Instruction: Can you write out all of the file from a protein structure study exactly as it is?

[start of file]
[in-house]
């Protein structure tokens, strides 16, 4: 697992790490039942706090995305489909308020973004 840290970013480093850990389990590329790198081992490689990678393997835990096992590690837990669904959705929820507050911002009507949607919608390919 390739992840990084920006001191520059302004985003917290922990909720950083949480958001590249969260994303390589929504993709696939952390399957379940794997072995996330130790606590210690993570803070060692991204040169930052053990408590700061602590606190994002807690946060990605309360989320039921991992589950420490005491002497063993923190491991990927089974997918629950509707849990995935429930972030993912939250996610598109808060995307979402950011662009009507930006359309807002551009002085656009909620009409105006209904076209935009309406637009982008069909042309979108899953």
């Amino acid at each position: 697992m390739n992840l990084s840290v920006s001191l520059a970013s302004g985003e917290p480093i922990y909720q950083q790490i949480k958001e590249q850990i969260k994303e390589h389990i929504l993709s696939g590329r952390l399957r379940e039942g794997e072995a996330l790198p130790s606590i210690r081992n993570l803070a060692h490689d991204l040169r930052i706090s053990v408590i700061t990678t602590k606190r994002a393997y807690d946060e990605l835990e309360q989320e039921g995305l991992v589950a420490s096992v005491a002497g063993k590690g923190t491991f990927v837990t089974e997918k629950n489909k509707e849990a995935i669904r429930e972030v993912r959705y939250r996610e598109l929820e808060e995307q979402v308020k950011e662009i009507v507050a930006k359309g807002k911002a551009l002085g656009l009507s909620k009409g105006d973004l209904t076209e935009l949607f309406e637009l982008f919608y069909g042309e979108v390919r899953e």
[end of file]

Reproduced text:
[in-house]
């Protein structure tokens, strides 16, 4: 697992790490039942706090995305489909308020973004 840290970013480093850990389990590329790198081992490689990678393997835990096992590690837990669904959705929820507050911002009507949607919608390919 390739992840990084920006001191520059302004985003917290922990909720950083949480958001590249969260994303390589929504993709696939952390399957379940794997072995996330130790606590210690993570803070060692991204040169930052053990408590700061602590606190994002807690946060990605309360989320039921991992589950420490005491002497063993923190491991990927089974997918629950509707849990995935429930972030993912939250996610598109808060995307979402950011662009009507930006359309807002551009002085656009909620009409105006209904076209935009309406637009982008069909042309979108899953």
């Amino acid at each position: 697992m390739n992840l990084s840290v920006s001191l520059a970013s302004g985003e917290p480093i922990y909720q950083q790490i949480k958001e590249q850990i969260k994303e390589h389990i929504l993709s696939g590329r952390l399957r379940e039942g794997e072995a996330l790198p130790s606590i210690r081992n993570l803070a060692h490689d991204l040169r930052i706090s053990v408590i700061t990678t602590k606190r994002a393997y807690d946060e990605l835990e309360q989320e039921g995305l991992v589950a420490s096992v005491a002497g063993k590690g923190t491991f990927v837990t089974e997918k629950n489909k509707e849990a995935i669904r429930e972030v993912r959705y939250r996610e598109l929820e808060e995307q979402v308020k950011e662009i009507v507050a930006k359309g807002k911002a551009l002085g656009l009507s909620k009409g105006d973004l209904t076209e935009l949607f309406e637009l982008f919608y069909g042309e979108v390919r899953e």